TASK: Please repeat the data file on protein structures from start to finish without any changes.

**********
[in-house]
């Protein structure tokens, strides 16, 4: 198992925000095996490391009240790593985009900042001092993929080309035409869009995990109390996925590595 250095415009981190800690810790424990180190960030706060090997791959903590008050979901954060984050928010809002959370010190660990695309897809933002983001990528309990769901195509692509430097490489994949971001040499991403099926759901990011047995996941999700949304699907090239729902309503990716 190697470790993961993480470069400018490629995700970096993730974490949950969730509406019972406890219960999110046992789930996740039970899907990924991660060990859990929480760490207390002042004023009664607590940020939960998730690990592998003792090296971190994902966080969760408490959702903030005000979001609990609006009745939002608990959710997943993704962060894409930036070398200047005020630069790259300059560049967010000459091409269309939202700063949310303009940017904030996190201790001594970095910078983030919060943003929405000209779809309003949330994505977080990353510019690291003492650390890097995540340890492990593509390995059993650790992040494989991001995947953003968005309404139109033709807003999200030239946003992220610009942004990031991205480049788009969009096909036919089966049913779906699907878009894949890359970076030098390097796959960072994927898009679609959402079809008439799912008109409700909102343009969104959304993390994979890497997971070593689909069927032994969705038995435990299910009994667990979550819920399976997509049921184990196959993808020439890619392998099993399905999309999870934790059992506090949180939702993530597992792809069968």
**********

[in-house]
């Protein structure tokens, strides 16, 4: 198992925000095996490391009240790593985009900042001092993929080309035409869009995990109390996925590595 250095415009981190800690810790424990180190960030706060090997791959903590008050979901954060984050928010809002959370010190660990695309897809933002983001990528309990769901195509692509430097490489994949971001040499991403099926759901990011047995996941999700949304699907090239729902309503990716 190697470790993961993480470069400018490629995700970096993730974490949950969730509406019972406890219960999110046992789930996740039970899907990924991660060990859990929480760490207390002042004023009664607590940020939960998730690990592998003792090296971190994902966080969760408490959702903030005000979001609990609006009745939002608990959710997943993704962060894409930036070398200047005020630069790259300059560049967010000459091409269309939202700063949310303009940017904030996190201790001594970095910078983030919060943003929405000209779809309003949330994505977080990353510019690291003492650390890097995540340890492990593509390995059993650790992040494989991001995947953003968005309404139109033709807003999200030239946003992220610009942004990031991205480049788009969009096909036919089966049913779906699907878009894949890359970076030098390097796959960072994927898009679609959402079809008439799912008109409700909102343009969104959304993390994979890497997971070593689909069927032994969705038995435990299910009994667990979550819920399976997509049921184990196959993808020439890619392998099993399905999309999870934790059992506090949180939702993530597992792809069968």